Emerging roles and possible futures for librarians and information professionals
By Bruce Rosenstein
Bruce Rosenstein is Managing Editor of Leader to Leader, and author of Create Your Future the Peter Drucker Way (2013) and Living in More Than One World: How Peter Drucker's Wisdom Can Inspire and Transform Your Life (2009).
He is an adjunct professor at The Catholic University of America's Department of Library and Information Science, and was a reference librarian at USA TODAY for 21 years.
What professional roles do you play as a librarian/information professional? How have they changed during your career? And perhaps most important, how do you see them changing and evolving in the future?
These issues are discussed in an intriguing recent article in New Library World, "A systematic literature review informing library and information professionals' emerging roles." Evgenia Vassilakaki and Valentini Moniarou-Papaconstantinou, of the Library Science & Information Systems Department of TEI of Athens, Greece, uncovered their findings from peer-reviewed literature published between 2000 and 2014.
Although a variety of libraries were included, the authors state that "the majority of the literature focused on academic libraries." All of the papers are in English, and "the majority of studies reported on research conducted in the United Kingdom and North America."
Their findings have implications given the changes taking place in work, society and education, and how those changes affect our institutions. Six emerging roles were discovered, all of which would seem to be applicable within many types of libraries and information centres:
Librarian as teacher
There is an ongoing educational role for academic, school and public librarians. The authors found a variety of terms describing this role, such as teaching librarian and instruction librarian. These professionals are responsible for information literacy programmes and both actively teach and support other teachers.
Papers in this category outlined challenges for librarians in institutional repositories, digital libraries and in one case, school libraries. They discovered several papers that "stressed the importance of retaining an institutional repository (IR) and identified increasing visibility of the university's research output as the main reason behind such a decision. They all argued the need for librarians to train authors on self-archiving techniques." Another paper discusses the importance of librarians becoming involved in copyright clearance, as well as raising the level of awareness and acceptance of institutional repositories by faculty. These roles reflect an important strategic purpose: increasing the visibility, ease of use and availability of research and related digital content generated by an institution.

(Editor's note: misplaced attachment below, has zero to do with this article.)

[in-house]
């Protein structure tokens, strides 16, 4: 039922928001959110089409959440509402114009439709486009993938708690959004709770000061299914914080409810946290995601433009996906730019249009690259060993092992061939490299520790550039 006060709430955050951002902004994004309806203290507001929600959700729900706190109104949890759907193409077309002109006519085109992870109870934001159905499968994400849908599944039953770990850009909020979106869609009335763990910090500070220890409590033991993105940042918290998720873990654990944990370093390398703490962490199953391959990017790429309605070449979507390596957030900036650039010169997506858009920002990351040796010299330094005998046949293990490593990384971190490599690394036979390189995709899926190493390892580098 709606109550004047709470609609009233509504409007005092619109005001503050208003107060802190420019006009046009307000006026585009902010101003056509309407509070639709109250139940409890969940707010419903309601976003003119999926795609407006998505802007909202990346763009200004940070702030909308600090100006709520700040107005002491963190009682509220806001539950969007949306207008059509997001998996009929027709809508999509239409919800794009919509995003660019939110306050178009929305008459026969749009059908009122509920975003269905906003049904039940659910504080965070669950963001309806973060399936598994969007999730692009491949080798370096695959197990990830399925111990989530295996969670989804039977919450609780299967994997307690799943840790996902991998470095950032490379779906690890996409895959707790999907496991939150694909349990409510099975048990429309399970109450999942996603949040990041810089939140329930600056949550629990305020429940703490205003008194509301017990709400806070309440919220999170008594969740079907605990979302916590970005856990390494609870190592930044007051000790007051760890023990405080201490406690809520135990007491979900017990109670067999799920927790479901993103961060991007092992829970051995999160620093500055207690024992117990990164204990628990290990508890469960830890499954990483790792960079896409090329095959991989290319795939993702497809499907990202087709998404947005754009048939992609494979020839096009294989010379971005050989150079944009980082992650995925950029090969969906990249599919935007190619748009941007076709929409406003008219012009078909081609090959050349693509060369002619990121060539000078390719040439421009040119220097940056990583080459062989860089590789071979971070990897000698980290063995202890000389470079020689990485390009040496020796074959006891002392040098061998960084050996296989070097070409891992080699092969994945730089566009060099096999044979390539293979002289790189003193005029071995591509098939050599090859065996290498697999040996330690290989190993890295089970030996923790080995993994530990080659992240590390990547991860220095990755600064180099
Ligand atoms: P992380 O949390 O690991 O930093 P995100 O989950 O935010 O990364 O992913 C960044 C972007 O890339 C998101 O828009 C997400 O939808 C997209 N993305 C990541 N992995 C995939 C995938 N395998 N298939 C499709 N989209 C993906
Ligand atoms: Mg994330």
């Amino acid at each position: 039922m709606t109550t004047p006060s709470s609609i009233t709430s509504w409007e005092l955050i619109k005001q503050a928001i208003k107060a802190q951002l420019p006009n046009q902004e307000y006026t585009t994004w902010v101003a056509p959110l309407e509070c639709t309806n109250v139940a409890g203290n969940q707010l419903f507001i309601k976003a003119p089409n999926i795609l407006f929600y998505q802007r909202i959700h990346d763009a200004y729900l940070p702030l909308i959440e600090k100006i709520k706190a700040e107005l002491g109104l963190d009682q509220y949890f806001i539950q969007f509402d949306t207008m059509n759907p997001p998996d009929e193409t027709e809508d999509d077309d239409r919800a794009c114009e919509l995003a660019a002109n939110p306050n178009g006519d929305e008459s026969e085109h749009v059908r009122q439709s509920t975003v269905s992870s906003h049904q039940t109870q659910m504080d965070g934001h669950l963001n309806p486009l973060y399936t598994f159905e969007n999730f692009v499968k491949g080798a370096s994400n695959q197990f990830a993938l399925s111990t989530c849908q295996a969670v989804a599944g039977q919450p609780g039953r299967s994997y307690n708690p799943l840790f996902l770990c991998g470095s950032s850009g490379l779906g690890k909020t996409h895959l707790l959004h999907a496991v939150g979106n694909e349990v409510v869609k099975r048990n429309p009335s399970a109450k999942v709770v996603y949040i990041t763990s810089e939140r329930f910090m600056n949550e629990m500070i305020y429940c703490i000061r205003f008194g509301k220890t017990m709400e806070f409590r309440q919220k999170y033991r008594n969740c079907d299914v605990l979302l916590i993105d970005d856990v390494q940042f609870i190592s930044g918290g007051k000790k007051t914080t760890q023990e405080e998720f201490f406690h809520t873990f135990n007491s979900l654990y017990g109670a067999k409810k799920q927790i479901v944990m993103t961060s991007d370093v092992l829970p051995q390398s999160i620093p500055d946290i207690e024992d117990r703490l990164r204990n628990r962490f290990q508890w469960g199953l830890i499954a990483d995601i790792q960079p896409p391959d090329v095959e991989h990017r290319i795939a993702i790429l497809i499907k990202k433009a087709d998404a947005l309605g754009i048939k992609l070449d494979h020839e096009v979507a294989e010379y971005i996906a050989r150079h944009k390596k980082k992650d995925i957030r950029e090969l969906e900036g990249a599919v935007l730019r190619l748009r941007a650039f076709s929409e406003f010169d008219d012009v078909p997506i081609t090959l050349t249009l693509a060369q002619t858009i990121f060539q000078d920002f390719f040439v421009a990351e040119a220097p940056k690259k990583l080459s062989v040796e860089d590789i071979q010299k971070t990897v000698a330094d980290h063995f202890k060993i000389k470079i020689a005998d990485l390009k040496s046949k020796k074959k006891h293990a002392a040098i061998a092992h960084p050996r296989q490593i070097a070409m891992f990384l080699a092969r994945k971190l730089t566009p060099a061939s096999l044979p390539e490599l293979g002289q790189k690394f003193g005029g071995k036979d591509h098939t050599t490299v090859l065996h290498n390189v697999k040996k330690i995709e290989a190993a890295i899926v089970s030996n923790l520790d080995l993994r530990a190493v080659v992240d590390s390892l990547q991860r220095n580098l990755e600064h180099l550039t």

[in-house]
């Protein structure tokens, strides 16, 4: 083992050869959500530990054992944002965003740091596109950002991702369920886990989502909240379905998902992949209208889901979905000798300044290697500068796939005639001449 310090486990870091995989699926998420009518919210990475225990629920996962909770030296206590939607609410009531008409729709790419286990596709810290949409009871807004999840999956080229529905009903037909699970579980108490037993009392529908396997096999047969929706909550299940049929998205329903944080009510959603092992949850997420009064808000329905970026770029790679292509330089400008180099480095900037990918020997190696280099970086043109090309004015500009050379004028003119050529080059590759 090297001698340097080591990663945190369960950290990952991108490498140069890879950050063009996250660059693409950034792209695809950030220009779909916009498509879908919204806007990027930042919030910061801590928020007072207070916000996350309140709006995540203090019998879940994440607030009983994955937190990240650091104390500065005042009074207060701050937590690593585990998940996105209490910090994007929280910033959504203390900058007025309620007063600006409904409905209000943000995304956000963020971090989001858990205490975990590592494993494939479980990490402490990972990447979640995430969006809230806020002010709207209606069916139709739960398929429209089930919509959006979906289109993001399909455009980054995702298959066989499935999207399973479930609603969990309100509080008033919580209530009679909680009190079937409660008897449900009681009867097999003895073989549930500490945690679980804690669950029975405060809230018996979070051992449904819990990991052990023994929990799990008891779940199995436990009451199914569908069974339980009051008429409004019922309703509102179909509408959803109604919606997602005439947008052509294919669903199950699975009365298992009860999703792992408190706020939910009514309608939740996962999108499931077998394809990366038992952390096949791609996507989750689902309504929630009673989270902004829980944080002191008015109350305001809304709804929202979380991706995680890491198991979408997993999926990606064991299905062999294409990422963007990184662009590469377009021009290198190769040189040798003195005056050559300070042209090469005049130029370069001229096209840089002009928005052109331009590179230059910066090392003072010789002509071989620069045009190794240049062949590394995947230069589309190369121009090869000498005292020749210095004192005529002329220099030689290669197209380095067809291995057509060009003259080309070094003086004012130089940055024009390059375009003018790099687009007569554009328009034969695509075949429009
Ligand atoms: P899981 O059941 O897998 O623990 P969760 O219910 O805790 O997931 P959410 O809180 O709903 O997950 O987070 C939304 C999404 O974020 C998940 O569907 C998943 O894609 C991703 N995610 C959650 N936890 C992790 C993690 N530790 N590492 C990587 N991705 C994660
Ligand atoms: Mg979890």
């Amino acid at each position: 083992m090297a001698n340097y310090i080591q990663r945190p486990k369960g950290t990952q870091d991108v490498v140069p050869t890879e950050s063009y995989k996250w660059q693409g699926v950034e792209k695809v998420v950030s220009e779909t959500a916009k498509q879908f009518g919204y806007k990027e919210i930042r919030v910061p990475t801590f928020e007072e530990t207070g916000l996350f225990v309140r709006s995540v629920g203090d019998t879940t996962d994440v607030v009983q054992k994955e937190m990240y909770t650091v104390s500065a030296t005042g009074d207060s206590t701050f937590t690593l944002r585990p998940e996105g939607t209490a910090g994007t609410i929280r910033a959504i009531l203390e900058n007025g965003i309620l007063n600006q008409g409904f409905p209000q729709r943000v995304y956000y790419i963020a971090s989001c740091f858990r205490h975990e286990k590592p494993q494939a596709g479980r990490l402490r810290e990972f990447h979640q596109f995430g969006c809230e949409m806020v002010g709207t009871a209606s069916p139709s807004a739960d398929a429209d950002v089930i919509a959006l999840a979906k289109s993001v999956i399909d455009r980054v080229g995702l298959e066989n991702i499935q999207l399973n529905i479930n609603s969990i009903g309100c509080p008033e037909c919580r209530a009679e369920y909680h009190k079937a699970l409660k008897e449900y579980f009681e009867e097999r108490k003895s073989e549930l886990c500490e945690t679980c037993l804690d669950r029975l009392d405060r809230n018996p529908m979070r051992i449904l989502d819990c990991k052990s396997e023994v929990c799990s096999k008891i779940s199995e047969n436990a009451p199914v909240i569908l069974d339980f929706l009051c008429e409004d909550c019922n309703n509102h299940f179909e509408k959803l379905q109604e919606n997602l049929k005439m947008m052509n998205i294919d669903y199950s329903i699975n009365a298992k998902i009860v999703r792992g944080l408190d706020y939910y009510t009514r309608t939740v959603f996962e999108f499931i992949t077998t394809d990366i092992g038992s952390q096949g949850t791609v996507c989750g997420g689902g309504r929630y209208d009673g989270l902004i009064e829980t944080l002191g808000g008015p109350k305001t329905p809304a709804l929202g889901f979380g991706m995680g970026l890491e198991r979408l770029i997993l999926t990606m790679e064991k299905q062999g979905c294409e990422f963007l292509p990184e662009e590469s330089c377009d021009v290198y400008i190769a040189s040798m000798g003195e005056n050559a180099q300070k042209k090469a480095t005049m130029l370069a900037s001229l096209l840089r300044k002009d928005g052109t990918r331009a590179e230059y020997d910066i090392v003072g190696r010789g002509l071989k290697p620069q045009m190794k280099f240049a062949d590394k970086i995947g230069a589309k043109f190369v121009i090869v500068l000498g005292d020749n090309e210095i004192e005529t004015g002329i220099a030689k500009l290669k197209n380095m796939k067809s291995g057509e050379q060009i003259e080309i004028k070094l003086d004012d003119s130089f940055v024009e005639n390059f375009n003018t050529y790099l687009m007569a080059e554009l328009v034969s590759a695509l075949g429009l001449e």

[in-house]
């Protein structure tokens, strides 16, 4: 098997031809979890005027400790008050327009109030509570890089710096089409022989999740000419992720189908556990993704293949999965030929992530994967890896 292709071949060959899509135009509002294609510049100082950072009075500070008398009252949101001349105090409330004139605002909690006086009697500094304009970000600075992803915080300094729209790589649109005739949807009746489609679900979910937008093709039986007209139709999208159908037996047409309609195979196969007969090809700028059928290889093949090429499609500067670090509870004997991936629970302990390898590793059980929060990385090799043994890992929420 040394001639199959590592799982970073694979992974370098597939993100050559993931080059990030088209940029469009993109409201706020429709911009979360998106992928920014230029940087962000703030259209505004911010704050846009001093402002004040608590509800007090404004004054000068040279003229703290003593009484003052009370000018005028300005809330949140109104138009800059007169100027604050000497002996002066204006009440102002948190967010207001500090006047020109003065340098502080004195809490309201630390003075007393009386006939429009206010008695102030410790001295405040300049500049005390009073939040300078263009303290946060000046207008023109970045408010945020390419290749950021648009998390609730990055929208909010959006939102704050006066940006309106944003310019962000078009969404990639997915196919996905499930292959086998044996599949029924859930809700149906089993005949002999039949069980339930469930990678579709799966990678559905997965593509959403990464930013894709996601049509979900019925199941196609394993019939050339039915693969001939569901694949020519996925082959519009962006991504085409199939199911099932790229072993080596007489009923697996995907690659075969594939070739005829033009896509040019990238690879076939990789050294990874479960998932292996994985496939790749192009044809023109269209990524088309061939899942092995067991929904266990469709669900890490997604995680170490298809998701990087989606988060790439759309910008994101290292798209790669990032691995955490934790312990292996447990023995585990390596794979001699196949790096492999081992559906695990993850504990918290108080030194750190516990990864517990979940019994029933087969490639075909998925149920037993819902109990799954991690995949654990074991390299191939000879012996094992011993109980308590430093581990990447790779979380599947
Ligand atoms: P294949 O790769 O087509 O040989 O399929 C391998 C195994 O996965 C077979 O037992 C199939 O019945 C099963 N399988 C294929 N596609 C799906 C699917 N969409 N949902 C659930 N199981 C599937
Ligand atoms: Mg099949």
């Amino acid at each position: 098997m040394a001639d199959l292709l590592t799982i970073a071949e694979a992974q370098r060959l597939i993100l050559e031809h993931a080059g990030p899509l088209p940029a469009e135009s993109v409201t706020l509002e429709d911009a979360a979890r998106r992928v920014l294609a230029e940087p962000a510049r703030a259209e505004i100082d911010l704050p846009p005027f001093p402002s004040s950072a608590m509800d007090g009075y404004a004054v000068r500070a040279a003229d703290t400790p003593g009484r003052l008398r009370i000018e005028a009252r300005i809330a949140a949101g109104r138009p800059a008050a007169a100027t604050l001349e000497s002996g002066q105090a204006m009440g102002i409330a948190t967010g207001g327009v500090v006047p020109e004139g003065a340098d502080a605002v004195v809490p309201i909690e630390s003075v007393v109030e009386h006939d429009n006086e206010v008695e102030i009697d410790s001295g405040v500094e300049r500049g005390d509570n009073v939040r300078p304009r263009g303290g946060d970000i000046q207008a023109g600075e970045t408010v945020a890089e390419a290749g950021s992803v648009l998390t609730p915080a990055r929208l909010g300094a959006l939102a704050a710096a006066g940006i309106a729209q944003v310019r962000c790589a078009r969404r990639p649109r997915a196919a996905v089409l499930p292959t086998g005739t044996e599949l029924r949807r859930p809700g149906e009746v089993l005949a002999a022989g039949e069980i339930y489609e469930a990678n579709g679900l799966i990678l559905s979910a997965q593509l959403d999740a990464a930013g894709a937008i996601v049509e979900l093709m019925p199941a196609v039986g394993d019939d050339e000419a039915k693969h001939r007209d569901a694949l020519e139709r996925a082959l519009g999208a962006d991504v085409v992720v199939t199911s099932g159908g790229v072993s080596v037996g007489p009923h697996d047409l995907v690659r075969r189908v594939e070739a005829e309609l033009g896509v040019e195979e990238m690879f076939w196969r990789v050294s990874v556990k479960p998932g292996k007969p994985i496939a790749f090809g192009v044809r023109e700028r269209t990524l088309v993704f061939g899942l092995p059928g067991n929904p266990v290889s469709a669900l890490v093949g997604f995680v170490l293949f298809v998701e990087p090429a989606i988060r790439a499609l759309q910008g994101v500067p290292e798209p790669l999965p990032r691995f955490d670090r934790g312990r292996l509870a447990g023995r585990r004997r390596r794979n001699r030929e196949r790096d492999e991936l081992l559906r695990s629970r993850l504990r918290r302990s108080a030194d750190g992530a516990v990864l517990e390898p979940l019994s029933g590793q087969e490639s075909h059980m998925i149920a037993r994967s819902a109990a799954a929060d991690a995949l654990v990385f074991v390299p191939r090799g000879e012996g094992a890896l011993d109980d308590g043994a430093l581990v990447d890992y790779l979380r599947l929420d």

In a model that has become increasingly popular in recent years, embedded librarians are based not in the library itself, but within a team or group in a separate unit of an institution.
These librarians are discussed here mainly in the context of academic libraries. Studies of two particular university programmes are cited; one from Everglades University, in Florida, and another from Kansas State University. The Everglades example provides a wide range of services offered by the embedded librarians, including "library orientation, access to course-related library resources, in-class instruction sessions, library instructional handouts, announcements, Doc Sharing tab, information on American Psychological Association (APA) style, databases, library Webinar information and note-taking."
This covers both academic libraries and businesses. Within businesses, one paper mentions that in times of budgetary restraints and staff reductions, librarians "had to take on roles such as expert hunters, information controllers and copyright advisors. As information consultants in the business sector, librarians needed to foster innovation, provide access to internal and external information and integrate information into the knowledge managers' workflow."
One paper claims that if academic librarians did not adopt the information consultant role, they risked being marginalized within the rapid changes in teaching and research.
The authors note the ambiguity and confusion around the terms knowledge management and knowledge manager. One paper describes the results of a questionnaire sent to information professionals in Canadian organizations regarding knowledge management programmes in that country, and found that the professionals "were responsible for the design of information architecture, taxonomy development and managing the organization's Intranet-produced information." This suggests the extensive set of responsibilities represented by knowledge management in businesses, universities and other institutions, and why it has become a popular field of study.
Two papers "emphasized the changing responsibilities and the new roles subject librarians need to undertake, such as promoting collaboration with teachers and technical staff, adopting new ways of servicing users' enquiries, promoting information literacy, identifying and managing information resources, and embedding in courses, among others." Another paper discusses subject librarians within virtual learning environments (VLEs), including the particular need for collaboration with colleagues.
You can put this article into action by comparing your current role with the six above. If any look promising, commit to learning more and reaching out to your professional networks. These opportunities may require additional training, taking new courses or perhaps a new degree. However, a major takeaway from the article is that in today's knowledge-focused world, it is preferable to be aligned with the future rather than the past.